I had mistakenly thought that there was a train connection between Paignton and Totnes and thought getting a train from Torquay would be a good idea. The train station was only a few minutes walk from the hotel, but after buying the tickets and looking at the map on the wall, I suddenly realised my mistake. In order to get to Totnes we had to go back up the line to Newton Abbot and then down again to Totnes. Had I realised this I would have driven there in about 20 minutes. As it was it took 2 hours with all the waiting and connections and delays. It was frustrating as I felt we had lost half a day, but as Nicole pointed out, the kids enjoyed it and Ethne did keep us entertained with her dancing and singing on the platform.

We just made it to the train for The South Devon Railway, otherwise we would have had to wait around 45 minutes for the next one. Although there were other things we could have done at the Totnes station, most of the things to see were at the Buckfastleigh station. The journey was lovely and once again the kids really enjoyed watching the scenery fly by. A brief stop at Staverton station was a good photo opportunity too.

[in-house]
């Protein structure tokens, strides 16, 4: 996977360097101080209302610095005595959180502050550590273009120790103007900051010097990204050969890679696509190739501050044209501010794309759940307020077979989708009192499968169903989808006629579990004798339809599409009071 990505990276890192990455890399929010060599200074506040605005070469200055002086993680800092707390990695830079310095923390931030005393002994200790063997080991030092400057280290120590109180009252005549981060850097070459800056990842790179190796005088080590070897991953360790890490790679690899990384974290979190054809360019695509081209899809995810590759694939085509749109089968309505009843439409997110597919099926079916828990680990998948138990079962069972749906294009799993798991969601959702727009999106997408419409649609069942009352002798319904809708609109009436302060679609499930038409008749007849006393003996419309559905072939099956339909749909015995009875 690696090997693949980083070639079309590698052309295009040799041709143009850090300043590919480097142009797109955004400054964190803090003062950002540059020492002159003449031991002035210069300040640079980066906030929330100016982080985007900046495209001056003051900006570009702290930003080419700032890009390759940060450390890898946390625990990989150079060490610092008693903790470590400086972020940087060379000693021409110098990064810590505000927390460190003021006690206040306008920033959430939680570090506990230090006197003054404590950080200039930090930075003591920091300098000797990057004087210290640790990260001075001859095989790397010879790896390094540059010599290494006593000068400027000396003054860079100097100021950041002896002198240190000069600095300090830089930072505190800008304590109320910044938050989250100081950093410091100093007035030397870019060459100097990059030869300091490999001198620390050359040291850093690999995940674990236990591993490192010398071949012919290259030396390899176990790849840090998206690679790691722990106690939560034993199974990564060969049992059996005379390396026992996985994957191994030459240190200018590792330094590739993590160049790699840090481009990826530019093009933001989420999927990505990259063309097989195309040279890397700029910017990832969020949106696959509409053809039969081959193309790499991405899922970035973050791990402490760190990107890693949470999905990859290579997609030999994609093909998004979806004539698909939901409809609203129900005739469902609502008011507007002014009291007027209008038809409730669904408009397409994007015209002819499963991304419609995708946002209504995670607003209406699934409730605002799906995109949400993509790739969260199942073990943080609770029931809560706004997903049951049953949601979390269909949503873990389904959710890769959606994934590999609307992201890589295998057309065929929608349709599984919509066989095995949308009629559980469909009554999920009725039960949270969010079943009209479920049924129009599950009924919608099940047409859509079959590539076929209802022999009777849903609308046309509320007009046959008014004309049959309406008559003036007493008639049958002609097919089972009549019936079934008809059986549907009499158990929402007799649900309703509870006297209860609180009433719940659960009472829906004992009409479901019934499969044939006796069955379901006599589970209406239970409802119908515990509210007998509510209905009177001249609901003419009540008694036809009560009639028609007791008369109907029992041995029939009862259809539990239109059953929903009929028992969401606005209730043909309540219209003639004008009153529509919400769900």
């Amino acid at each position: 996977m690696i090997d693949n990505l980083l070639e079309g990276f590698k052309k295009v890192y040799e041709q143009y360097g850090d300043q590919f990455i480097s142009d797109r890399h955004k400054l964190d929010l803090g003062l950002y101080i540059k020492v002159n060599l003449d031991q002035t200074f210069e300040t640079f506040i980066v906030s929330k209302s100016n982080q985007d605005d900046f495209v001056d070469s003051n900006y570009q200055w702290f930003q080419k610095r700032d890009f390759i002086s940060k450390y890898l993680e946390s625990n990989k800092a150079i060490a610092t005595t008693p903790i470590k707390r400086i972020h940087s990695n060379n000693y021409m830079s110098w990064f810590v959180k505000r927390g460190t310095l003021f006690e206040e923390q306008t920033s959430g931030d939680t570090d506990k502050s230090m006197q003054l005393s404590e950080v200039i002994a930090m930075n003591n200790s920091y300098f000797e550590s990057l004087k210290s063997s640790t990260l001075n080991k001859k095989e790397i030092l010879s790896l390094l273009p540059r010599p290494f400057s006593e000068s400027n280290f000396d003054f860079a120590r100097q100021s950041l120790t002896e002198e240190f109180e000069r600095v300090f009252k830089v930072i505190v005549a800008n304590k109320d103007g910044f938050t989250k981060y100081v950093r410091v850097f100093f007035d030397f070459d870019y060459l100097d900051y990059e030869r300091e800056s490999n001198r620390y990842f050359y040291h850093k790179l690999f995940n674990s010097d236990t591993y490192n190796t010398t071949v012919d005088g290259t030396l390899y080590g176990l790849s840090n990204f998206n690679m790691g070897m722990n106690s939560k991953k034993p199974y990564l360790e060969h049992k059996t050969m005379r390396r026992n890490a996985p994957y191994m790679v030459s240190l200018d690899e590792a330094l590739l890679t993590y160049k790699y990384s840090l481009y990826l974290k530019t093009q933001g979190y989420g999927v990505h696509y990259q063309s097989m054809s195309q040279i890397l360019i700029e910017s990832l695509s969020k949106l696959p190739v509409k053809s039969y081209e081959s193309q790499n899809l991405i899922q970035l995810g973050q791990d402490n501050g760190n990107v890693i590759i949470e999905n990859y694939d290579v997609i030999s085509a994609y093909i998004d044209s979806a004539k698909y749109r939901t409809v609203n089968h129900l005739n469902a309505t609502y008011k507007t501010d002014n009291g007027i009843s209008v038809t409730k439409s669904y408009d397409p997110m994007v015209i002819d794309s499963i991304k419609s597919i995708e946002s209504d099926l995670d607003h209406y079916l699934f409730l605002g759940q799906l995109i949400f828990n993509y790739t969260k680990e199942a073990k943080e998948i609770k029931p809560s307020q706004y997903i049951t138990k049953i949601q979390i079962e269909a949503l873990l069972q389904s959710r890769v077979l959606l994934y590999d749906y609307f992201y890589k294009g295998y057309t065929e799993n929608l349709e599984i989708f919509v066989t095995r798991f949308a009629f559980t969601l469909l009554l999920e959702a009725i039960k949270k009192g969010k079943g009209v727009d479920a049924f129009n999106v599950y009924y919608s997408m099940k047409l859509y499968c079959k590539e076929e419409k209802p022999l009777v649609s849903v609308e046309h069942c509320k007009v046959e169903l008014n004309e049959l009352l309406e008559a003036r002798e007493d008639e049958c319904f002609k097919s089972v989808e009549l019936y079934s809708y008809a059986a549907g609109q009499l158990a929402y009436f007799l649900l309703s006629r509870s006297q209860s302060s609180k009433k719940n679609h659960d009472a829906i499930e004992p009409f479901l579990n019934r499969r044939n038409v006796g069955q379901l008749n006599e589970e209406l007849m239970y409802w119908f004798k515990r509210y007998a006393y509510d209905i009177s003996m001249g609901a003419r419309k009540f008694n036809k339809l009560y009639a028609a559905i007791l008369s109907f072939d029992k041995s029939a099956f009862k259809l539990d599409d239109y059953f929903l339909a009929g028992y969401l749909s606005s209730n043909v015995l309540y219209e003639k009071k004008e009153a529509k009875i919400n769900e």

Once we finally reach Buckfastleigh, we had a wander around part of the museum there. We then took an old double-decker red london bus to Buckfast Abbey. It's been a while since I was here last, and it's actually smaller than I remembered. Thankfully the sun was just right and I was really please with some of the pictures I got to take. We had a wander around the Abbey itself and the gardens, and had a lot of fun trying to pose DanDan and Ethne. It didn't always work, but it was great fun trying :)